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My best ideas come to me between the hours of 2 and 4 a.m. This is not by design — in fact, I wish it weren’t the case — but, as an entrepreneur, I roll with it. My third child is a terrible sleeper. In her two years, she hasn’t slept through the night once. When she wakes up in the wee hours, and it’s my turn to comfort her, sometimes I can’t fall back asleep. I tiptoe out of the room, flip on my iPad, and work on my new startup.
Kids are the ultimate innovators. They question everything. They test boundaries. They don't accept authority at face value.
It’s counterintuitive, but of all the experiences I’ve had over the course of my life — including starting a business incubator, stints in government and at big corporations, and teaching in MBA programs — perhaps the thing that’s prepared me most for entrepreneurship is parenting.
Entrepreneurship is about building something from scratch. It’s about nurturing and developing. It’s about constantly juggling. You try to have structure — it’s a worthy goal — but sometimes spur of the moment opportunities present themselves, and you end up going in unexpectedly fruitful directions. Entrepreneurship is about learning, experimenting and determining what works best through trial and error. And just when you think you’ve figured everything out, the business moves into a different phase and new priorities take hold.
Parents, sound familiar?
Kids are the ultimate innovators. They question everything. They test boundaries. They don't accept authority at face value. They build relationships – and capitalize on unique positioning. By watching kids, martial arts practitioners and executives, I learned there is no need for an elevated position in a hierarchy to have influence, power and authority. Kids assume their perspective is valid and important, and so it is. These traits can sometimes be annoying to deal with as a father, but they’re also some of the most essential characteristics of successful entrepreneurship. As a parent, I often find myself laying down rules and setting expectations, only to end up questioning many of my previously held assumptions. I go through the same process as an entrepreneur. Why does business get done a certain way? Can it be done more efficiently? What would that look like?
Parenting forces you to be acutely aware of your environment. I’ve become more adept at taking negative feedback — such as that from a cranky kid — and positive feedback — such as news that a child is thriving in a new experience — and applying it to my situation. I’ve even become more patient. These skills come in handy when it comes to receiving feedback from investors and customers. Entrepreneurs hear contradictory things all the time, and they must choose which signals to listen to the most.
Venture capitalists say successful entrepreneurship requires a laser-like focus on building your business. True, but this level of concentration is not possible for parents—particularly with more than one child. There is, however, an analogy: As a parent, I can’t waste time on things that don't have meaning. I need to focus on high-value activities. In fact, this is how I came up with the concept for my new start-up, Yegii. I realized how little time I had to accomplish the things I wanted to get done. I needed to keep up to speed on technology disruption in major industries, with minutes – not hours, days or weeks to spare.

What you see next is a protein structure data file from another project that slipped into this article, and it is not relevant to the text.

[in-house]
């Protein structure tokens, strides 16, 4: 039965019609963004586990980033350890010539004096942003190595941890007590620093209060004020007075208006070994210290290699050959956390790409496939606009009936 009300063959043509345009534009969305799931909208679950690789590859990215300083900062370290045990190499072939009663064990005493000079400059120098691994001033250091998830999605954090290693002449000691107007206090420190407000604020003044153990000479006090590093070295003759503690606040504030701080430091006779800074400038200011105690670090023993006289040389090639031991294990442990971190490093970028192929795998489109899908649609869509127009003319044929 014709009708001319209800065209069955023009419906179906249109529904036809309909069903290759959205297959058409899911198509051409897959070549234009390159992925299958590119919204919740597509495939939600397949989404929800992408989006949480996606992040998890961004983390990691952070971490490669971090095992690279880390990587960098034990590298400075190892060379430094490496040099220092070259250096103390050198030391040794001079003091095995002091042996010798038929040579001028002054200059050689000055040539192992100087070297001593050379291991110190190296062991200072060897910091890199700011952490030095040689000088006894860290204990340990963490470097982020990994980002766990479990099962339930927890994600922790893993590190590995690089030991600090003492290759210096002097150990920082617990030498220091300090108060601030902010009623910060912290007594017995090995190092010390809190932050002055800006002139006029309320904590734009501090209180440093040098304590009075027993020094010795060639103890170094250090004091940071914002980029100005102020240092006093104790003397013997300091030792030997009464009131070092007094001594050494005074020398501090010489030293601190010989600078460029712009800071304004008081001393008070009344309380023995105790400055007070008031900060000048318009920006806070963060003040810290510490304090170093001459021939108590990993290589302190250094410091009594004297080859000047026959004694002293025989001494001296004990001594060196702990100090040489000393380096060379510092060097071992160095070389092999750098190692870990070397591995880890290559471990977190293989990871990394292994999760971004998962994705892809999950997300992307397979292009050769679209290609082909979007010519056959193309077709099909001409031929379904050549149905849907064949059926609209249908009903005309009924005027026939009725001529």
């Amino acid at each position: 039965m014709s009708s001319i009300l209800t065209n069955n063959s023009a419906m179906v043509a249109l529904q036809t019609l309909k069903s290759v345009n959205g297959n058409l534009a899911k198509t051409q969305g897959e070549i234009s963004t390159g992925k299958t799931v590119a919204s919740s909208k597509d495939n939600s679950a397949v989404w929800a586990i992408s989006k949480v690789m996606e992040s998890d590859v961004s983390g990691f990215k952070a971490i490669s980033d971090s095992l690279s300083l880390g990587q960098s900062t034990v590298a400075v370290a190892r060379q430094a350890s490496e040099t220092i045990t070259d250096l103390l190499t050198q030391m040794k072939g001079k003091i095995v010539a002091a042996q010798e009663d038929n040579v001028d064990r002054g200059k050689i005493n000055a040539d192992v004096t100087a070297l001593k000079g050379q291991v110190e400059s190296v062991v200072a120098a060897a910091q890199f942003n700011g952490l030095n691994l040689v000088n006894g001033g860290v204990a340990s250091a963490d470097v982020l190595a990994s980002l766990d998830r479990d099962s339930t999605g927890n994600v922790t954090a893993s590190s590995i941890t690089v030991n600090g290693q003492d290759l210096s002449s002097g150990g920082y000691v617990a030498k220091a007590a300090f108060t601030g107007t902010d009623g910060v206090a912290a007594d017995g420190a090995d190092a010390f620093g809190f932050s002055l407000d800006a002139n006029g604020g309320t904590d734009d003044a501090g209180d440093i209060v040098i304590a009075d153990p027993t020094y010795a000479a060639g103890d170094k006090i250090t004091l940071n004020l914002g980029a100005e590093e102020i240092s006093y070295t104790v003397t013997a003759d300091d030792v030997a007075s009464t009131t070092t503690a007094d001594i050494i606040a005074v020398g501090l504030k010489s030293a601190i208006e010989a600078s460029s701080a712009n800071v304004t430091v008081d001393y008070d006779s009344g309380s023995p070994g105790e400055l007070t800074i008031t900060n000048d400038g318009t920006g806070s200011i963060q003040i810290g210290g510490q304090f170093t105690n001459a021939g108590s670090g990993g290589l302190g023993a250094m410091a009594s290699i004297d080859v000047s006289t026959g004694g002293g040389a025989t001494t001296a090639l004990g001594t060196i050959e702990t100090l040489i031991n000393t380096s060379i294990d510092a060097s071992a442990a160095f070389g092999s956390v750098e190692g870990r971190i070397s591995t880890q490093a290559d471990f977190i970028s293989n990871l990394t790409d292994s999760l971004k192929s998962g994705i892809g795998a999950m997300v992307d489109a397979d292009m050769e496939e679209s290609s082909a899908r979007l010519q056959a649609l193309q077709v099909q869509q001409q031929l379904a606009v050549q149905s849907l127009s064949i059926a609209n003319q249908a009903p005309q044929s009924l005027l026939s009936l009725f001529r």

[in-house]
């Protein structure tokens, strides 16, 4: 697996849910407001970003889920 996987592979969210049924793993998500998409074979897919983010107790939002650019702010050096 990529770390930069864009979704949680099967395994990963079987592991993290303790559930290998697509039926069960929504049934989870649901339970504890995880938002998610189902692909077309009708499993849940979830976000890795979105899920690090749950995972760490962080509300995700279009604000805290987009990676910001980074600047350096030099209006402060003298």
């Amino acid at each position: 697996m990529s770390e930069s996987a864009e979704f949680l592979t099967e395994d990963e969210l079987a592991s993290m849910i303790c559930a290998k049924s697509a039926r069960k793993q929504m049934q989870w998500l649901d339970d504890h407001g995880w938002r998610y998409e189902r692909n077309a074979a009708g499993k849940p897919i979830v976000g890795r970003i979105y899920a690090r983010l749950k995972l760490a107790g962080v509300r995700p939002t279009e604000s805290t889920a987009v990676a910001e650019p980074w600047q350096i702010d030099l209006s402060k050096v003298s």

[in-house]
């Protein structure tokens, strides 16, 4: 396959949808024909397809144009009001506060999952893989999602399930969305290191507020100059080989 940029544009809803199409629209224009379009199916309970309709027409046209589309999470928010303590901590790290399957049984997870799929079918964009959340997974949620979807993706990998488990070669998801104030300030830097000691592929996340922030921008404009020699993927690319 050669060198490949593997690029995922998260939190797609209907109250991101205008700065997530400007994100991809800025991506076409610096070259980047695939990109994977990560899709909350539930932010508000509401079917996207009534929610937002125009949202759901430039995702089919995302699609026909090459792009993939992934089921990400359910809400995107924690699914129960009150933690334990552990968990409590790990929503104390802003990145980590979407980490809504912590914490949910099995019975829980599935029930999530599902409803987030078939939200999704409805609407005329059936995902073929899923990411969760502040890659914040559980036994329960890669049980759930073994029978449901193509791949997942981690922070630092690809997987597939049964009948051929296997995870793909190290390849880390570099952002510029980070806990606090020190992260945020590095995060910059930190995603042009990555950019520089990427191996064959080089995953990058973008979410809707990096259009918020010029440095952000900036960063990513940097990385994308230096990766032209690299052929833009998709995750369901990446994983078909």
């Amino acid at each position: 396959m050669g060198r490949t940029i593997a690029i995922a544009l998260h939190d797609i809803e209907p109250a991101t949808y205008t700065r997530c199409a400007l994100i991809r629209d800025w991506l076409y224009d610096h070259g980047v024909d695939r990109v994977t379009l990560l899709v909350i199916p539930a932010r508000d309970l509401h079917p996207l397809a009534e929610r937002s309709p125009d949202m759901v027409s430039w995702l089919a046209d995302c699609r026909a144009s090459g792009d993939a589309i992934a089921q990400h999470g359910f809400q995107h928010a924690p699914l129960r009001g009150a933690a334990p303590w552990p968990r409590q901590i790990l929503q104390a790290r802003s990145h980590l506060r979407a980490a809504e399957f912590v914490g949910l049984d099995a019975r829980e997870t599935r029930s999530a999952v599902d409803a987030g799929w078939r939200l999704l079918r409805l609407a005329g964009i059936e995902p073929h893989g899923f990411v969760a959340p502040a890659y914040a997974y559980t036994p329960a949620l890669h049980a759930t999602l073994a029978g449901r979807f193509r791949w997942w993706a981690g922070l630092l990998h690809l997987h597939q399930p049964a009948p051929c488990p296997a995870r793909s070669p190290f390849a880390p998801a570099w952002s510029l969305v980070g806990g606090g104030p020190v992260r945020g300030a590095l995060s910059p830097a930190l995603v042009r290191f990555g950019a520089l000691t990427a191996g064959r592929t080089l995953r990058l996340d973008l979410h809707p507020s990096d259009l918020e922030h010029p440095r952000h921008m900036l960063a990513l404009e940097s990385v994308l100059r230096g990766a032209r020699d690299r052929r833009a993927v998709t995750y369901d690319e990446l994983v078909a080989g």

Besides, time constraints can work for you because they compel you to strategically allocate your minutes and hours. You may even decide to build a team to get the work done. The lonely entrepreneur on a world-changing solo mission is just a myth. Today’s venture capitalists want to invest in collaborative, relationship-oriented entrepreneurs who can build and lead teams. Parents fit the bill—they’ve likely learned a lot about cooperation and compromise from their spouses, neighbors and children.
As a parent, I often find myself laying down rules and setting expectations, only to end up questioning many of my previously held assumptions. I go through the same process as an entrepreneur.
An obvious drawback to raising kids while you’re trying to get a business up and running is long-term financial constraints. It’s one thing for you to make personal sacrifices, to live in a shoebox and eat only Ramen noodles, but when kids are in the picture, that kind of bootstrapping is harder to pull off. Taking big financial risks might dig into your kids’ college fund. But risk management is a good thing. Contrary to conventional wisdom, entrepreneurship and enormous risk don’t go together. Pulling back a little is healthy. It's not the wildest idea that wins. More often than not, it's the more reasoned, more measured idea—the idea that has taken into account market research and sound feedback—that prevails.
Parenthood has shaped my startup. Parents are, perhaps, older, wiser, wealthier, busier, more risk conscious, patient and collaborative — but by necessity, not by choice. Also, we might look a bit tired before the espresso kicks in.